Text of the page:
The colleges are nominally, and the academies are in fact, under the supervision of the regents, whose duty it is to prescribe the course of study to be pursued in the latter, and to apportion to them the moneys above referred to, from the revenues of the literature fund, with such further sum as may be appropriated from the income of the United States deposit fund. Besides having the legal power to incorporate such institutions, and to grant diplomas and honorary degrees, they “are authorized and required by themselves or their committees to visit and inspect all the colleges and academies in this State, examine into the condition and system of education and discipline therein, and make an annual report of the same to the legislature.” They also have charge of the State library and State cabinet of natural history, and, jointly with the superintendent of public instruction, have control of the State Normal School at Albany.

The board of regents, who have supervision over the medical colleges and academies, practically can do nothing but visit and report. If the academies and colleges have not exhibited the vigor and thrift that characterize the common schools, it is because they have not had such ample resources and thorough administrative discipline as those schools; and the reason why they have not enjoyed those advantages is, that the State has never undertaken to provide free academic instruction.

The academic departments in the union schools are free only by voluntary local taxation. The statute expressly provides that the public funds, apportioned to such schools, shall be applied to the support of departments below the academic. Many of the academies have availed themselves of the privilege to become public schools; and all may, whenever the communities where they are located shall adopt them.

The State itself has but one system of education, which it maintains and enforces, and that is organically a unit. It is the system of publio instruction, embracing 11,750 schools, organized and supported upon one general plan.

The primary object of the State, in bestowing free education upon its citizens, is not to benefit individuals as such, but to qualify them properly for their relations and duties to each other as members of the same community.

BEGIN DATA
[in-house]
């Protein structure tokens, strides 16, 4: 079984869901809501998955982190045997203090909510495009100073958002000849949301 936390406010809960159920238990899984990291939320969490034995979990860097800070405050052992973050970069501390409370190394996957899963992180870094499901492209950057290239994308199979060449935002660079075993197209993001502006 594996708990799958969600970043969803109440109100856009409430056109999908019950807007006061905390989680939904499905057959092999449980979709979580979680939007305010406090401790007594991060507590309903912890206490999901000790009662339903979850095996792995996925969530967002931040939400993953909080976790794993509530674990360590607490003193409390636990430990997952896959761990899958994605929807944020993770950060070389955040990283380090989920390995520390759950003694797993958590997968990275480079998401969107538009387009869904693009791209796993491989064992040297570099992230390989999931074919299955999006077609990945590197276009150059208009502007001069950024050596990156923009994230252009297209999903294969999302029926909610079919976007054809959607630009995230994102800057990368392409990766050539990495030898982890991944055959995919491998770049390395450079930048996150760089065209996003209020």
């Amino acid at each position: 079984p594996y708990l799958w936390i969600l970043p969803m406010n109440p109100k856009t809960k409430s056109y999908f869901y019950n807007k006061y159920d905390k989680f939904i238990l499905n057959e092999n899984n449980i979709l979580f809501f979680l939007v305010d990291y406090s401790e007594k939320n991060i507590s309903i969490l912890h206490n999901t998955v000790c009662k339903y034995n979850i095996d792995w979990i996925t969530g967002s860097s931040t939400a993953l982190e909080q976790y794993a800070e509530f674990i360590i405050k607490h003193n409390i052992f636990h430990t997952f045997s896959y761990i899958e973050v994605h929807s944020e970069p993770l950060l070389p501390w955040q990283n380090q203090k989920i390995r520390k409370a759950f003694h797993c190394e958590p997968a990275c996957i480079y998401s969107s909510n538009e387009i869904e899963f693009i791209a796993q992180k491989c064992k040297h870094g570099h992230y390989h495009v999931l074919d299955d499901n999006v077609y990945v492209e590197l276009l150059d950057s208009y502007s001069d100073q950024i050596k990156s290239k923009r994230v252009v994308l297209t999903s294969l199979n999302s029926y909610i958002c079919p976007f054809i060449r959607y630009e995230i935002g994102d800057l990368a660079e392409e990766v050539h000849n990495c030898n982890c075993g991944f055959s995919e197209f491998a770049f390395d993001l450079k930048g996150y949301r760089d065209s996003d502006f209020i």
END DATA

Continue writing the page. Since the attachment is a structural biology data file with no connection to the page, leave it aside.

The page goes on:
In the matter of supervision of the schools, a school commissioner has charge of all the free schools in each assembly district, of which there are 113, with an annual salary of $800. In certain districts where the demands upon the commissioner are unusually great, boards of supervisors have discretionary power to increase salaries.

Speaking of these district commissioners, the superintendent says:

“Their supervision reaches to every village and hamlet of the State; and upon the intelligent as well as faithful discharge of their official duties devolves in an important measure the advancement and success of our free-school system. No part of the educational work is more important. It is indispensable to efficiency and success. It cannot, indeed, produce good schools without qualified teachers and adequate funds; and the converse of this is almost as uniformly true. It would be as reasonable to expect any other comprehensive enterprise to prosper without direct local oversight, as public instruction. What the schools need is not indifferent supervision, costing little or nothing, but honest and thorough supervision at fair compensation. Paying for such service, the State is entitled to receive it."

To secure greater promptness on the part of the district commissioners in making their annual abstracts of the reports of the school trustees, he recommends the passage of a law fixing the date upon which it will be obligatory upon them to make their reports to the superintendent; failure to cause absolute forfeiture of the salary for the current quarter, unless excused by the superintendent.

The schools of New York not having been rendered absolutely free to all the children in the Stato until 1867, the report, and the reports of the district commissioners appended, are of great interest, as showing the marked improvement that has come from rendering the scbools absolutely free. Upon this point the superintendent says that, “taking any former year as a standard, and considering the length of school terms and the number of scholars in attendance as material elements of comparison, the effort to extend to all the youth in the State the advantages of education during the year was more

than ordinarily successful. The public school system of this State is but an orderly plan of the people to educate themselves. For more than half a century they have been engaged in perfecting it, adopting every known improvement with little regard to expense. From a partial and bumble provision at the outset, they have built it up to the present comprehensive proportions, which embrace every locality and every class, and manage it with a liberality that offers to all a free and sufficient education. The strength of the system consists in the general conviction of its necessity, and in the unoffending fairness with which its advantages are dispensed. Nothing is taught by authority in the public schools except plain elementary facts and principles, which it is good for all to know, and which, if the State has any right to educate, may properly be inculcated."

The general school statistics of this State are as follows:

SCHOOL DISTRICTS AND SCHOOL-HOUSES.
The number of school districts in tho State, as reported, was:
In 1868 ..........
In 1869

11,736 . 11,748

Increase .........

12

1869 ...........

The number of school-houses, and their classification according to the materials of which they are constructed, are as follows: Years. Log. Frame. Brick. Stone.